When Laura Leigh Kerr announced to her parents that she wanted to become a hairdresser, her decision was met with "horror and dismay".

The teenager was a high achieving pupil, gaining the top grades in her fourth year exams, and had set her sights on university. 

She said their immediate reaction was based on an enduring perception that hairdressing is not something young people do if they are bright.

Such was her mother's concern over her change in career direction that she went into the salon where the 16-year-old had done a week's work experience, hoping the owner could help change her mind.

He explained that her daughter had a natural talent and persuaded her that hairdressing could be a very lucrative career.

"After that, she was supportive and gave me her full support," says the 41-year-old, who now trains young people entering the industry with Rainbow Room International and has just been named the UK's top educator at the British Hairdressing Awards.

"There's definitely a stigma attached to hairdressing and it's one I've been trying to change," she says.

"It's still seen as a very non-academic. It will get you out of the way of the buses kind of thing.

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"But they don't actually understand that it takes real hard work and dedication.

"You need to have literacy and numeracy and communication skills, all of those basic core skills that you learn at school.

"We are working with fractions and percentages, we are working with chemicals, you are working with science.

"We need more academic kids."

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She said that pre-Covid she spent a lot of time going into schools to talk to pupils about the industry and was surprised that some members of staff were actually fuelling negative perceptions about hairdressing.

"I was going in and having conversations with careers advisors who were saying "I've got this cohort of girls, they are really disengaged at school so we are thinking hairdressing for them," said the hairdresser, who lives in Glasgow's west end.

"I was thinking - okay, cool, how much do you earn. My stylists are earning more than your head teacher is earning. Have you got any idea what this industry can offer.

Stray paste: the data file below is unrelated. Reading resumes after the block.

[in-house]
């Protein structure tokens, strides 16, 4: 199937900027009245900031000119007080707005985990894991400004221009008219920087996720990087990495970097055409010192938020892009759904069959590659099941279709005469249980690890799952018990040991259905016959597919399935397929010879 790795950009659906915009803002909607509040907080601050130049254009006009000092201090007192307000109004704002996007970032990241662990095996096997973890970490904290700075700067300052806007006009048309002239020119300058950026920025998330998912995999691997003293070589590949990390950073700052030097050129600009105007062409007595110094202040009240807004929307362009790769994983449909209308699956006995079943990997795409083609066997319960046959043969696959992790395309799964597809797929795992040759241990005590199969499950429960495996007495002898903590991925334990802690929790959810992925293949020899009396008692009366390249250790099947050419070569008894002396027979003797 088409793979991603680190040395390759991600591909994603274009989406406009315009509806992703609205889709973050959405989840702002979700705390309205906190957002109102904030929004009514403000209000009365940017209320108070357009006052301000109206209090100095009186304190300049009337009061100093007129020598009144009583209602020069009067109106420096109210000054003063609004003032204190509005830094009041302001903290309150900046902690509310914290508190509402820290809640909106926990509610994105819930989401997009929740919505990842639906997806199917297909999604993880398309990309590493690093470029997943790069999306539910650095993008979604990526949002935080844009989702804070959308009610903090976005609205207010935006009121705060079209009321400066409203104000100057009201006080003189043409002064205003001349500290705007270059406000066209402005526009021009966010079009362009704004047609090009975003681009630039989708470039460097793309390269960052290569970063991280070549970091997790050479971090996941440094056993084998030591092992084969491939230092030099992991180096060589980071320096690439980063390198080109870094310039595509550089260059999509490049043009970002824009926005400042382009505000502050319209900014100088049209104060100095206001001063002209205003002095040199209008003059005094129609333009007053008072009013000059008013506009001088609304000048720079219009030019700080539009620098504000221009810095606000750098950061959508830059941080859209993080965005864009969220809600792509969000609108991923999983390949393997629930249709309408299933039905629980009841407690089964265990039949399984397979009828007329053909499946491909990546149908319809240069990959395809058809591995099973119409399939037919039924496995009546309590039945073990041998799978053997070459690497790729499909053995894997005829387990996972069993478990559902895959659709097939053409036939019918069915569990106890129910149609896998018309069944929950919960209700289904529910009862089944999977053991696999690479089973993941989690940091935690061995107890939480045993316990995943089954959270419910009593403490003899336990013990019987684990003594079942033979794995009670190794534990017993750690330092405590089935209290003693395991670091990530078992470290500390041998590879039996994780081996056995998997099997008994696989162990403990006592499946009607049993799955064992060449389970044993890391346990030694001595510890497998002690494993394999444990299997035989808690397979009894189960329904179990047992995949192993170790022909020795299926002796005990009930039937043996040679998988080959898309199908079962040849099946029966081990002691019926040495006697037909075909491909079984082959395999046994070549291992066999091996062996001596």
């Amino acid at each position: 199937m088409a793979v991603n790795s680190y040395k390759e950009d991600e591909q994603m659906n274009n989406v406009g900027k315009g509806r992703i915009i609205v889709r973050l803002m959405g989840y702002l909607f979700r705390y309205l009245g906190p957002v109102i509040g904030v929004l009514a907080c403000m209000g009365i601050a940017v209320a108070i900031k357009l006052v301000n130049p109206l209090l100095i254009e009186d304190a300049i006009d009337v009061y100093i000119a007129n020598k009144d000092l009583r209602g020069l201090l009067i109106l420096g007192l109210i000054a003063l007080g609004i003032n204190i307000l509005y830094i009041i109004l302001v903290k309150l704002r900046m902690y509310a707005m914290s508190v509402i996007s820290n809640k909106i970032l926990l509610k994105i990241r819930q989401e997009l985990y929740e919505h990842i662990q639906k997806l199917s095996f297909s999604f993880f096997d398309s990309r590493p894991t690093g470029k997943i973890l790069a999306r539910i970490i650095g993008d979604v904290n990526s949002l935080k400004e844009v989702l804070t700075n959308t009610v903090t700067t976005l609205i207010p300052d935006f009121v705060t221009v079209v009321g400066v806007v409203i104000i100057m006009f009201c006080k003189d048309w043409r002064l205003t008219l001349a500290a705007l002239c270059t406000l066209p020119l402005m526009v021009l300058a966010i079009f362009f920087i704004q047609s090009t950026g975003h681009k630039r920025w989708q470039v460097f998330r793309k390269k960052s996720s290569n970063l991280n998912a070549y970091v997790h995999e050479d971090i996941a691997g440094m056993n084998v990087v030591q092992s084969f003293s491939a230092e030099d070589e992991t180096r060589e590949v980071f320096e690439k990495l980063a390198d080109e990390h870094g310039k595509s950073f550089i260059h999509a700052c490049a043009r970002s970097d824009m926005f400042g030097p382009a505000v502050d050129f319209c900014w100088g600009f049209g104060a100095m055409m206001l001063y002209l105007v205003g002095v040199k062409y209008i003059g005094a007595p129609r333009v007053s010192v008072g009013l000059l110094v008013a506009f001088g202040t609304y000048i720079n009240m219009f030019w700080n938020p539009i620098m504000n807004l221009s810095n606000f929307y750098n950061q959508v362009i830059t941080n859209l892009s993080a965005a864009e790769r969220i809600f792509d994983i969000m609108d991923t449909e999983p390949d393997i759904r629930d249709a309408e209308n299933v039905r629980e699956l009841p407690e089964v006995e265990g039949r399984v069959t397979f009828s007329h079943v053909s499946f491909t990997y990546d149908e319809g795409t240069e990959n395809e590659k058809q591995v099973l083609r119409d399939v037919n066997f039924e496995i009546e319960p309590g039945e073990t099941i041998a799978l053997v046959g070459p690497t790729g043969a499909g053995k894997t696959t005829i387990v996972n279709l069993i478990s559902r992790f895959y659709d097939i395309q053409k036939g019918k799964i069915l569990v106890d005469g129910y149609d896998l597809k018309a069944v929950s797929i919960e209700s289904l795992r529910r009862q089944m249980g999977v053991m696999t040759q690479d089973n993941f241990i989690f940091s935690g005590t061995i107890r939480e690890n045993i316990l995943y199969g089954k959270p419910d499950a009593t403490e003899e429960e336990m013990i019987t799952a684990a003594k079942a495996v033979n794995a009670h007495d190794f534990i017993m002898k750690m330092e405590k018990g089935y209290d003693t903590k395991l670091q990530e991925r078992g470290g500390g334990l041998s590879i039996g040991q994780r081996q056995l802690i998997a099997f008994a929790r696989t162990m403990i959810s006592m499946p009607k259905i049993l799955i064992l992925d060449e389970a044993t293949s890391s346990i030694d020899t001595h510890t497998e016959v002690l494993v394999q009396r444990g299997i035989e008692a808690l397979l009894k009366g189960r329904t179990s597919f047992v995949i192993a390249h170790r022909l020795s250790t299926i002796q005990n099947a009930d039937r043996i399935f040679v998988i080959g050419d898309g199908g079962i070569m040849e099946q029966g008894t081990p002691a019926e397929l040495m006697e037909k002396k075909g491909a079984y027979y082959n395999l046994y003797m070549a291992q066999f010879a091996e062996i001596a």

"Statistically we are the happiest people at work. We are met against this all the time. It's low paid, no skills required and it's really not."

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She initially wanted to be a PE teacher and had planned to go to Loughborough University but this changed after she inquired about work experience with a school friend at Rainbow Room.

"We thought, hairdressing looks like it would be dead easy. It will be a skive from school but it was anything but.

"I walked in and fell in love with it - the people, the buzz.

"I was quite academic and there are perceptions [about hairdressing] and

being honest those perceptions have not changed.

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"I've still ended up teaching, albeit it's not physical education."

She has worked with the company for 26 years and now mainly trains the next generation of hairdressers at Rainbow Room's academy in Glasgow city centre, while still seeing clients a couple of days a week.

She says there is also a stigma attached to boys coming into the industry, despite the fact some of the biggest names in hairdressing, historically, have been men including Vidal Sassoon and Nicky Clarke.

She was involved in a project with the charity Action for Children which offered barbering training to a group of boys who left school without any qualifications. While none of them ended up in the industry, they are all now employed in other roles.

All trainees come into Rainbow Room through modern apprenticeships and stylists within the company are qualified to an advanced level (NVQ 3) but she says this is not always the case in salons.

She is involved in efforts to strengthen regulations in the industry with the Hair and Beauty Industry Authority (HABIA) and helped devise new occupational standards.

"At the moment anyone can set up a salon," she says.

"It would very dangerous but the onus is very much on the salon to ensure that staff are fully qualified and have all the skills required.

"The UK is one of the least regulated but we are pushing."